Sports

If An Athlete Wins in the SEA Games, How Much Money Will They Get? And Is It Taxable?

Here's what the law says about incentives and taxes for SEA Games athletes.
IMAGE PIXABAY/WIKIPEDIA
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Philippine sports officials recently predicted that the country would win 220 gold medals in the coming Southeast Asian Games.

This rosy outlook might have prompted you to wonder: what, exactly, will a national athlete get if they win a medal in the SEA Games?

There is actually a law covering this exact same topic. Officially, it's called Republic Act (RA) 10699, or 'An Act Expanding the Coverage of Incentives Granted to National Athletes and Coaches, Appropriating Funds Therefor, Repealing for the Purpose Republic Act No. 9064.' What a mouthful. It amends the National Athletes, Coaches, and Trainers Benefits and Incentives Acts of 2001.

Here's what RA 10699 says about SEA Games winners. If you win gold, you are entitled to P300,000. Silver gets you P150,000, while bronze is worth P60,000.

Should the prediction of the Philippine Olympic Committee (POC) and the Philippine Sports Commission (PSC) come true, the government will need to shell out P66 million in gold medal incentives by the end of the SEA Games.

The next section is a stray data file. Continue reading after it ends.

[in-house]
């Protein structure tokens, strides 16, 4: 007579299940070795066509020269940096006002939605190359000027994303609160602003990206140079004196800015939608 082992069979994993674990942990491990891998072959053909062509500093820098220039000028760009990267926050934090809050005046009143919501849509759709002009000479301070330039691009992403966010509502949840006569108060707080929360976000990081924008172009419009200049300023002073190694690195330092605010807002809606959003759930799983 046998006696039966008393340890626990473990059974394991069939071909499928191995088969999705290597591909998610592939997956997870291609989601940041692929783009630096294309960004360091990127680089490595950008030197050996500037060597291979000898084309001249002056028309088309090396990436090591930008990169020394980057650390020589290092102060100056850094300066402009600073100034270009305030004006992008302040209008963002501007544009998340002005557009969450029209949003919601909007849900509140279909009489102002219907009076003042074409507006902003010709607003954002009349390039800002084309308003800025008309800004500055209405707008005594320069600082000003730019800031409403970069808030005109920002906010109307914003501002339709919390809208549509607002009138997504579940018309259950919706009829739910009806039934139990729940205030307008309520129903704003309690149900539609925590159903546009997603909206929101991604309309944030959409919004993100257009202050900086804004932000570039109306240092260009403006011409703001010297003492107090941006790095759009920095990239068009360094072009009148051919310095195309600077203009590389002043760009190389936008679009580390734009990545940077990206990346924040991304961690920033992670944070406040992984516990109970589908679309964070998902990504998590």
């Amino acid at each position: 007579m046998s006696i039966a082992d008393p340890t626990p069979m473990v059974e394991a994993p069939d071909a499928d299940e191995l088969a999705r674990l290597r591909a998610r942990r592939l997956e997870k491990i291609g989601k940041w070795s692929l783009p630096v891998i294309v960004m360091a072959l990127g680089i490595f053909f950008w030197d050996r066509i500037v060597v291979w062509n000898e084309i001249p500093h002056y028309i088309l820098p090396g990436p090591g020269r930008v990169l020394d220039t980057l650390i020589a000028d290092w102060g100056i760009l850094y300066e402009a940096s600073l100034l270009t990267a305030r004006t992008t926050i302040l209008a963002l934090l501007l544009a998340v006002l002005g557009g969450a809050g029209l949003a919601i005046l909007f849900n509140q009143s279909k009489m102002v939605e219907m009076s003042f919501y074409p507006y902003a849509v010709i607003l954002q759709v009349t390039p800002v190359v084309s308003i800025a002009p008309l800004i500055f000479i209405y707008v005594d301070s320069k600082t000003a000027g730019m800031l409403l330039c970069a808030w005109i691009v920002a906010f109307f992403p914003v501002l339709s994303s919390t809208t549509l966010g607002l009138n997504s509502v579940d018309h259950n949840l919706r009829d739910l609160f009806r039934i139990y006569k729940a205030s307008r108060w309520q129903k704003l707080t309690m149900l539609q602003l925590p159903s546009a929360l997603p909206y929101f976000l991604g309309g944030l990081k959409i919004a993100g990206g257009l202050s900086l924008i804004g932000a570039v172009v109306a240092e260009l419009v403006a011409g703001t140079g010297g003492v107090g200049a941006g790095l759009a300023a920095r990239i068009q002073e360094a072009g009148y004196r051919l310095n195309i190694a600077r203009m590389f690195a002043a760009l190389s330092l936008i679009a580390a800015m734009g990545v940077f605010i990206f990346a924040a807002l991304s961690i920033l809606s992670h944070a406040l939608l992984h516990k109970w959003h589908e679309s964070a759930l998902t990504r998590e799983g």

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But we digress.

What happens if your team wins a SEA Games medal? If you're part of a team of fewer than five players, the incentive money from the government will be split among all members. If your team is made up of more than five players, each player will get 25% of the amount.

When they retire, a SEA Games winner will also be entitled to benefits.

Coaches are entitled to half of the cash incentive amount. (However, take note that the coach must have been training the athlete or team for at least six months before the SEA Games.) A coaching team needs to split the incentive money among themselves.

Will these amounts be taxed? "Generally, prizes and awards granted to athletes in local and international sports competitions are exempt from taxes," writes Mickey Ingles, a sports lawyer at Ingles Lauren & Calderon and professor at the Ateneo Law School. He is the author of Laws for Sports and the Sporty: A Handbook in Philippine Sports Law.

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This tax break is covered in RA 7549, or 'An Act Exempting All Prizes and Awards Gained From Local and International Sports Tournaments and Competitions from the Payment of Income and Other Forms of Taxation'.

Whether they win or not, a national athlete can always score several benefits, as long as they're registered with the PSC and POC. These include a 20% discount on many purchases (including, yes, movie tickets); free medical and dental consultations in government hospitals; a death benefit of P30,000; priority in government livelihood and housing programs; and the right to use the dorms at the Philippine Sports Commission. They are also entitled to full-tuition scholarships in state universities and colleges.

Studying in a private university? Alas, "they are only encouraged by the law to grant scholarships," writes Ingles.

This story originally appeared on Spin.ph. Minor edits have been made by the Esquiremag.ph editors.

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